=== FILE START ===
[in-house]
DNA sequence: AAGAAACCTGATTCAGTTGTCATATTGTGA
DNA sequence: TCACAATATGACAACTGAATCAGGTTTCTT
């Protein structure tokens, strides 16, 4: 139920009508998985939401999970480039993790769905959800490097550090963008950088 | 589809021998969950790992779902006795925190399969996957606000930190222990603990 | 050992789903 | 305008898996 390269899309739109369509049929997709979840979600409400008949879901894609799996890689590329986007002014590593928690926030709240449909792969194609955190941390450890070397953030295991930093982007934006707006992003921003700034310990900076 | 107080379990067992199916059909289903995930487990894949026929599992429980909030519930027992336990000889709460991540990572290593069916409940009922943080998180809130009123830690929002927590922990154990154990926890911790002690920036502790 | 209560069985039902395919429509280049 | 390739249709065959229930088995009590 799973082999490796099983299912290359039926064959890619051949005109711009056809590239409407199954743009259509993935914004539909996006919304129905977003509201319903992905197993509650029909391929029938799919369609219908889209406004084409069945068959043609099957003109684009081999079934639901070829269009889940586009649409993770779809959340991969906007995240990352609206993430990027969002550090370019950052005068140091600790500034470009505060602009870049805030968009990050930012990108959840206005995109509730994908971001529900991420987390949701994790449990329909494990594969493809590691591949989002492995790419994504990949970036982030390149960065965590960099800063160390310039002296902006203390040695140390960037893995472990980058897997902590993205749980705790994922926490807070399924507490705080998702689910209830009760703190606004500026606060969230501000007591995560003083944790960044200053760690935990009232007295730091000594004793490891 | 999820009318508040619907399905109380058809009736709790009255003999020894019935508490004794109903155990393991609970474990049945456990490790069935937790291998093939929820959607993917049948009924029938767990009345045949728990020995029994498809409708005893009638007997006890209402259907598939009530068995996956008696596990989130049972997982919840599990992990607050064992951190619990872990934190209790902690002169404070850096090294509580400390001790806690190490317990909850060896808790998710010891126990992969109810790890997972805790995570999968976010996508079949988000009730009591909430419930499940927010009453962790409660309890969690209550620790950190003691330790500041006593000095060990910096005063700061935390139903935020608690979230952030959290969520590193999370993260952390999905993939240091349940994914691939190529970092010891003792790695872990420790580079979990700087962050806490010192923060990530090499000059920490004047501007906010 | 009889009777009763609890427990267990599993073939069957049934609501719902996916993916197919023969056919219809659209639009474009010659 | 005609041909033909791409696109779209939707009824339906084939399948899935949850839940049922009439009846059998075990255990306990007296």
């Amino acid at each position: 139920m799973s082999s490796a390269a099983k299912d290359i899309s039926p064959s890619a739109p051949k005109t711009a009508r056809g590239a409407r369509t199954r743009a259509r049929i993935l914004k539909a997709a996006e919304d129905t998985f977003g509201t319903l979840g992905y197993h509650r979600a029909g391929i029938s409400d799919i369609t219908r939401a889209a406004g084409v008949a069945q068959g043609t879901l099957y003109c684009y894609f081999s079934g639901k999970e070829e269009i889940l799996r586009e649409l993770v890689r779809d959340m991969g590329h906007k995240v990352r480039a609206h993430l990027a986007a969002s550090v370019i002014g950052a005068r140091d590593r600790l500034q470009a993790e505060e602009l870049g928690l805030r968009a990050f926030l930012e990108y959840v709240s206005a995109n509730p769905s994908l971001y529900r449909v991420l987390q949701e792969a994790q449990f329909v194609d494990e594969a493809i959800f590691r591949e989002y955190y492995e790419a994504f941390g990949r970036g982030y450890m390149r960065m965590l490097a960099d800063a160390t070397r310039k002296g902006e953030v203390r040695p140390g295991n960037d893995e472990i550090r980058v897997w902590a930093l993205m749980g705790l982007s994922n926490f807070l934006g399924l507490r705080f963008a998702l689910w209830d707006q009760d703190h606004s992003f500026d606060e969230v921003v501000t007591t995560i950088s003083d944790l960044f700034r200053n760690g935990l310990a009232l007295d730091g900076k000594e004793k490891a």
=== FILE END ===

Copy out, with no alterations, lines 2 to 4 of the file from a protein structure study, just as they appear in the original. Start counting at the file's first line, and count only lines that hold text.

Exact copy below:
DNA sequence: AAGAAACCTGATTCAGTTGTCATATTGTGA
DNA sequence: TCACAATATGACAACTGAATCAGGTTTCTT
């Protein structure tokens, strides 16, 4: 139920009508998985939401999970480039993790769905959800490097550090963008950088 | 589809021998969950790992779902006795925190399969996957606000930190222990603990 | 050992789903 | 305008898996 390269899309739109369509049929997709979840979600409400008949879901894609799996890689590329986007002014590593928690926030709240449909792969194609955190941390450890070397953030295991930093982007934006707006992003921003700034310990900076 | 107080379990067992199916059909289903995930487990894949026929599992429980909030519930027992336990000889709460991540990572290593069916409940009922943080998180809130009123830690929002927590922990154990154990926890911790002690920036502790 | 209560069985039902395919429509280049 | 390739249709065959229930088995009590 799973082999490796099983299912290359039926064959890619051949005109711009056809590239409407199954743009259509993935914004539909996006919304129905977003509201319903992905197993509650029909391929029938799919369609219908889209406004084409069945068959043609099957003109684009081999079934639901070829269009889940586009649409993770779809959340991969906007995240990352609206993430990027969002550090370019950052005068140091600790500034470009505060602009870049805030968009990050930012990108959840206005995109509730994908971001529900991420987390949701994790449990329909494990594969493809590691591949989002492995790419994504990949970036982030390149960065965590960099800063160390310039002296902006203390040695140390960037893995472990980058897997902590993205749980705790994922926490807070399924507490705080998702689910209830009760703190606004500026606060969230501000007591995560003083944790960044200053760690935990009232007295730091000594004793490891 | 999820009318508040619907399905109380058809009736709790009255003999020894019935508490004794109903155990393991609970474990049945456990490790069935937790291998093939929820959607993917049948009924029938767990009345045949728990020995029994498809409708005893009638007997006890209402259907598939009530068995996956008696596990989130049972997982919840599990992990607050064992951190619990872990934190209790902690002169404070850096090294509580400390001790806690190490317990909850060896808790998710010891126990992969109810790890997972805790995570999968976010996508079949988000009730009591909430419930499940927010009453962790409660309890969690209550620790950190003691330790500041006593000095060990910096005063700061935390139903935020608690979230952030959290969520590193999370993260952390999905993939240091349940994914691939190529970092010891003792790695872990420790580079979990700087962050806490010192923060990530090499000059920490004047501007906010 | 009889009777009763609890427990267990599993073939069957049934609501719902996916993916197919023969056919219809659209639009474009010659 | 005609041909033909791409696109779209939707009824339906084939399948899935949850839940049922009439009846059998075990255990306990007296």